‘Red shirts’ charged as vote looms
leaders of Thailand’s pro-democracy “red shirt” movement were charged yesterday with breaching a ban on political gatherings, as the junta clamps down ahead of a referendum this coming weekend.
Thais will decide on August 7 whether to accept a new militarydrafted constitution in the first vote since the generals toppled the elected government in 2014.
The military says its charter – the country’s 20th – will curb political corruption and bring much-needed stability after a decade of turmoil.
But critics say the document is a shameless attempt to extend the army’s grip on power.
The grassroots red shirt movement is loyal to the ousted government of Yingluck Shinawatra and her brother Thaksin and is fiercely critical of the junta.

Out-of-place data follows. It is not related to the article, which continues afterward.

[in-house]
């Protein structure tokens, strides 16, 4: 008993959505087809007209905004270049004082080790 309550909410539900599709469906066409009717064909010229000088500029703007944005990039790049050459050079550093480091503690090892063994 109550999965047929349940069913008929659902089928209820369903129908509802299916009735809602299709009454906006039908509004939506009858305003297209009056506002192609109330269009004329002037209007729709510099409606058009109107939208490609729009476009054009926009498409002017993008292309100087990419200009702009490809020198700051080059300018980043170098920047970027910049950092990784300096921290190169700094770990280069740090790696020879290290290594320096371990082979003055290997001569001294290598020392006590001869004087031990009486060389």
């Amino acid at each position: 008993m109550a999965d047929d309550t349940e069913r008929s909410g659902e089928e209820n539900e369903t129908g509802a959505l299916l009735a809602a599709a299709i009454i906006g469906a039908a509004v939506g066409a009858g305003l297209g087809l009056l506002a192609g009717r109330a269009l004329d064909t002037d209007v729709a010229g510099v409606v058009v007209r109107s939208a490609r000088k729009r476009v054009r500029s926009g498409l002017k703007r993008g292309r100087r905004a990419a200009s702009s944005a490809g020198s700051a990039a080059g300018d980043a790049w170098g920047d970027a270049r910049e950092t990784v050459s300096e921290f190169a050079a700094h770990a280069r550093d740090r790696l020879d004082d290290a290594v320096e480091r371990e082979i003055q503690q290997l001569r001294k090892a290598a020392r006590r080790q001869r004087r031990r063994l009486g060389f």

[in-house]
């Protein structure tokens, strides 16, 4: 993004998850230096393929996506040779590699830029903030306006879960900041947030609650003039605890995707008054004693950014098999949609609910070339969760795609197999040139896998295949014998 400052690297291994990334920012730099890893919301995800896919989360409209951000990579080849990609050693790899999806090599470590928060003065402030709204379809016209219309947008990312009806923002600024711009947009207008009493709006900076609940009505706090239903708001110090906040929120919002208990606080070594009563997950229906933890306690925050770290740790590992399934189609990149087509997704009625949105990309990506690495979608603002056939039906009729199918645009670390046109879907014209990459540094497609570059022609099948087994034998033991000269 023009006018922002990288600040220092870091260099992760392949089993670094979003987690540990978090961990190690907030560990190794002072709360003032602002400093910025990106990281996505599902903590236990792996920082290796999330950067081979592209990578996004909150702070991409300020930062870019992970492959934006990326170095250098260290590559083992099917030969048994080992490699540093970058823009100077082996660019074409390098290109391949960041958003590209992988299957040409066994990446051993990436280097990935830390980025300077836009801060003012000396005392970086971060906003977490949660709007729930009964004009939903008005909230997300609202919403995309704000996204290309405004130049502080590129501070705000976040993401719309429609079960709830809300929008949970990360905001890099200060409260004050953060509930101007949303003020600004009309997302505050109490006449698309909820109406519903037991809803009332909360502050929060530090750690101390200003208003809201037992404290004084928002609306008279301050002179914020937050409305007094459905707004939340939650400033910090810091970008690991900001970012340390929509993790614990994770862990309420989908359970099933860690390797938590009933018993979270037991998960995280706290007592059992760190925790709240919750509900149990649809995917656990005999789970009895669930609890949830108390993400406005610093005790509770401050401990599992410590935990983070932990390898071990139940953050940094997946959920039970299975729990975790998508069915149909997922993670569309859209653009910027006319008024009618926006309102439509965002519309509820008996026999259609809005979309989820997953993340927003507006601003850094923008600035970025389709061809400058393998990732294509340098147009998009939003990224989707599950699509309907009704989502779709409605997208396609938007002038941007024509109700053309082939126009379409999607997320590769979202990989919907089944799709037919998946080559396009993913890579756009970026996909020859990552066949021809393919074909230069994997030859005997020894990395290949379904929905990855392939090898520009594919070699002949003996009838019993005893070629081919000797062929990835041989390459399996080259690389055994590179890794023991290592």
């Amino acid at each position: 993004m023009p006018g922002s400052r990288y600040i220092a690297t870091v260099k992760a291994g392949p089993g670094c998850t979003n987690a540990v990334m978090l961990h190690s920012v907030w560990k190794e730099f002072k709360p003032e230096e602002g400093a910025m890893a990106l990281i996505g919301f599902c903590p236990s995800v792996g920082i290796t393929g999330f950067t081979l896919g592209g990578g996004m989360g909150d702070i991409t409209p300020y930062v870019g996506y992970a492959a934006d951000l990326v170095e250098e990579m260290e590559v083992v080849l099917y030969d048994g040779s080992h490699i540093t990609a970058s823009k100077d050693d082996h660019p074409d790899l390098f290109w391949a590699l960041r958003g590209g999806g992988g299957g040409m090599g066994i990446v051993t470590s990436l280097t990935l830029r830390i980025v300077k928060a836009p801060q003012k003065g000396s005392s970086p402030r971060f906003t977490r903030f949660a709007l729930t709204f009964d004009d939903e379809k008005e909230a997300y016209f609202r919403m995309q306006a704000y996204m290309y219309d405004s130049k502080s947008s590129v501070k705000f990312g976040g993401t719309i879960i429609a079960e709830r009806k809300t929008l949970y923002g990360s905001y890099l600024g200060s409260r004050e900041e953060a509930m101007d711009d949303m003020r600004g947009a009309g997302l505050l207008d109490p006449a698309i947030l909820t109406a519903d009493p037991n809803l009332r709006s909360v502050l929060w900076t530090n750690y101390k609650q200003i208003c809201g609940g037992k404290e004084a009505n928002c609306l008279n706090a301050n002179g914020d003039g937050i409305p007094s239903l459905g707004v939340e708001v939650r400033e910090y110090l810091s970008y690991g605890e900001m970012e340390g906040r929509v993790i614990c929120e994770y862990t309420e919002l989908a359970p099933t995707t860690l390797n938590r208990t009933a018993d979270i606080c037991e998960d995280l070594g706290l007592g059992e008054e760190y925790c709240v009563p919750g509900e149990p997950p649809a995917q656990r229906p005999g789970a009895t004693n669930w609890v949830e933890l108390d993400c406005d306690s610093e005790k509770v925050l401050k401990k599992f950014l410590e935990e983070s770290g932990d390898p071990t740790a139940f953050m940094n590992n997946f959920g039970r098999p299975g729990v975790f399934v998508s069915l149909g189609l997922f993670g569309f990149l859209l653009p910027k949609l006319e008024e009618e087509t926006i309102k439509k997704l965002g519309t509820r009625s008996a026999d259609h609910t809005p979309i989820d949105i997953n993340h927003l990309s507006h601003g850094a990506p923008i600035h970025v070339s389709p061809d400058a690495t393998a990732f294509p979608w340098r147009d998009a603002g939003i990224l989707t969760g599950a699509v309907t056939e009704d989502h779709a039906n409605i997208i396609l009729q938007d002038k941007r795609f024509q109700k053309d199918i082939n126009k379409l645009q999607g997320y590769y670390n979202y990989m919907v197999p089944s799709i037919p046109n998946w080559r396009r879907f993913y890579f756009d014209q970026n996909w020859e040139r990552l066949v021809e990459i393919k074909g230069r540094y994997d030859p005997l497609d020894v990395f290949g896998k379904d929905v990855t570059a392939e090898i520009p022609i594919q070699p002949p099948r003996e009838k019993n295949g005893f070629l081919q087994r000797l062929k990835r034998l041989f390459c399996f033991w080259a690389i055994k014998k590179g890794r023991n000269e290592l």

Yesterday, 19 red shirt leaders were charged at a police station in Bangkok with breaching a ban on political gatherings of more than five people.
“They are all charged on one charge of violating the order,” said Winyat Chatmoontree, a lawyer for the movement.
The charges follow an attempt to open a referendum monitoring centre which was swiftly closed down by authorities.
The 19 were released pending trial, he said, adding they face up to a year in prison if convicted.
The junta has passed a special law banning campaigning either for or
against the charter – although generally only those who push for a “no” vote have found themselves arrested or in trouble.
Last month, police even charged two eight-year-old girls for ripping down voter lists.
Critics say the new charter will straitjacket democracy with clauses calling for a fully appointed senate and an unelected prime minister – both of which could help the military elite keep its allies in power. –
Leaders of Thailand’s pro-democracy “red shirt” movement arrive at the Crime Suppression Division in order to report to police in Bangkok yesterday.